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Biodiversity & Environment

Global Climate Risk Index 2020

  • 05 Dec 2019
  • 3 min read

Why in News

The international environmental think tank ‘Germanwatch’ has recently released the Global Climate Risk Index 2019.

  • The index analyses the extent to which countries and regions have been affected by the impacts of weather-related loss events (storms, floods, heat waves etc.).

Key Findings

  • Worst affected in 2018: Japan, Philippines and Germany
  • Worst affected between 1999-2018 (long-term index): Puerto Rico, Myanmar and Haiti
  • Deaths and financial loss between 1999-2018: Altogether, about 5 lakh people died as a direct result of more than 12 000 extreme weather events globally. Losses amounted to around US$ 3.54 trillion (in purchasing power parities).
  • Poor countries had to face much higher impacts: Of the ten most affected countries and territories in the period 1999-2018, seven were developing countries in the low income or lower-middle income country group, two were classified as upper-middle income countries (Thailand and Dominica) and one was an advanced economy generating high income (Puerto Rico).
  • Link between climate change and the frequency & severity of extreme heat: Heatwaves were one major cause of damage in 2018.
    • Of the ten most affected countries in 2018, Germany, Japan and India were suffering from extended periods of heat.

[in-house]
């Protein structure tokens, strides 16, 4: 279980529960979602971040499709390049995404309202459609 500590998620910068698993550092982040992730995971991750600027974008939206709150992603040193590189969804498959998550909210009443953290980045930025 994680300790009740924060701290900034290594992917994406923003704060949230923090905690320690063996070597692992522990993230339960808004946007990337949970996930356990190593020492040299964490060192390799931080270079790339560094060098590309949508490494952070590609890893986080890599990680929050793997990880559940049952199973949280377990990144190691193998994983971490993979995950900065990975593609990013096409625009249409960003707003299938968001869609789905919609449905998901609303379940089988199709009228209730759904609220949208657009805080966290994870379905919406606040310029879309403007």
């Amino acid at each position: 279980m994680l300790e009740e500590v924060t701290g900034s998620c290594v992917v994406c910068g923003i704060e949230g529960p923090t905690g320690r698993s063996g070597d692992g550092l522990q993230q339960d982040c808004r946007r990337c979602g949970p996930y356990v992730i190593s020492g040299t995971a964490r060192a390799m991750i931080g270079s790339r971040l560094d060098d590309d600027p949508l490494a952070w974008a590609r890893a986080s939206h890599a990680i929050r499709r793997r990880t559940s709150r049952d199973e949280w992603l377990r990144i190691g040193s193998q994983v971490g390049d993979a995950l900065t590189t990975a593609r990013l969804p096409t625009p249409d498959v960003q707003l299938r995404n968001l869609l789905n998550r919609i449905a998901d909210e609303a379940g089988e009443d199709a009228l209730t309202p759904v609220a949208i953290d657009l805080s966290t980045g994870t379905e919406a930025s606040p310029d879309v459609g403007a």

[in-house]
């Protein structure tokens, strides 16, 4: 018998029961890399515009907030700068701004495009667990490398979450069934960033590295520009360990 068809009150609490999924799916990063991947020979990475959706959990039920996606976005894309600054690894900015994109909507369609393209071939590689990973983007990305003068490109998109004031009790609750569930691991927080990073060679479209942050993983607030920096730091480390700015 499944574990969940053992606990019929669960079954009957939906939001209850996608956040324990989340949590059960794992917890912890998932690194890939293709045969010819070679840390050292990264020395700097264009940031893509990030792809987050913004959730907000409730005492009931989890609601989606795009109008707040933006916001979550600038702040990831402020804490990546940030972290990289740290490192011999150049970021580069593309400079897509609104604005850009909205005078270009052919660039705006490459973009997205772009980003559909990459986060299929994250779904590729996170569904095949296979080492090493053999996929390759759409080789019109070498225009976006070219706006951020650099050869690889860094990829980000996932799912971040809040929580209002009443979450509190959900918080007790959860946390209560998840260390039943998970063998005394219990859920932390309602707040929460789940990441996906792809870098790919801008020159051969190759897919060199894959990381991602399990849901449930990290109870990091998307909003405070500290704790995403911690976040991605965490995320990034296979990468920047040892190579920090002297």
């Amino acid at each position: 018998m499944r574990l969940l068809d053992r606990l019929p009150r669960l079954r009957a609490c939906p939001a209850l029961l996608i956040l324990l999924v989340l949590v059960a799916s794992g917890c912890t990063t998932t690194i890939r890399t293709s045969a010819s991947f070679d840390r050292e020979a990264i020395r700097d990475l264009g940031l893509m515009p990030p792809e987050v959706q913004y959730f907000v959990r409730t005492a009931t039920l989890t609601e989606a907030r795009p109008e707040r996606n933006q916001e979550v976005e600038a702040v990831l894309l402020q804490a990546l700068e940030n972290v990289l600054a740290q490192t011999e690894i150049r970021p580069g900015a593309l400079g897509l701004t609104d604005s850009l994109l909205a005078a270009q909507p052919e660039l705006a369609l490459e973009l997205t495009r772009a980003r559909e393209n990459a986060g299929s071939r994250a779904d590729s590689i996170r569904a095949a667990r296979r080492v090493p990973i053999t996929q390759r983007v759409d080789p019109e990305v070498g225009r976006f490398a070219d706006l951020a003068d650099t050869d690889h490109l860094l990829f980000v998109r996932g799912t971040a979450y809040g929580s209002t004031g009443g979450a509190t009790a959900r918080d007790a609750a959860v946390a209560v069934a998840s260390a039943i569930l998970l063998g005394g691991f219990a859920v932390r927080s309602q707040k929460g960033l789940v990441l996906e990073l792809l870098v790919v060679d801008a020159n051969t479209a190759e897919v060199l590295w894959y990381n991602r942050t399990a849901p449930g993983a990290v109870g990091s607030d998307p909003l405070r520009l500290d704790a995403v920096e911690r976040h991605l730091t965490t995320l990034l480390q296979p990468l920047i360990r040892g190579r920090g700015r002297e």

• Across Europe, extreme heat spells are now up to 100 times more likely than a century ago.
    • Impact of heatwaves on African countries may be under-represented due to a lack of data.

India

  • India, which suffered water shortages, crop failures and worst flooding, holds the 5th position. It has fallen from its 14th rank of countries hit most by climate change-induced weather phenomena in 2017.
    • India has also recorded the highest number of fatalities due to climate change and the second-highest monetary losses from its impact in 2018.

Suggestions

  • The 2019 Climate Summit in Madrid needs to address the lack of additional climate finance to help the poorest people and countries to address loss and damage.
    • These countries are more vulnerable to the damaging effects of a hazard but have lower coping capacity.
  • The climate summit needs to result in:
    • a decision on how the need for support for vulnerable countries concerning future loss and damage is to be determined on an ongoing basis
    • the necessary steps to generate and make available financial resources to meet these needs
    • strengthening the implementation of measures for adapting to climate change

Germanwatch

Germanwatch, based in Bonn and Berlin (Germany), is an independent development and environmental organisation which works for sustainable global development.

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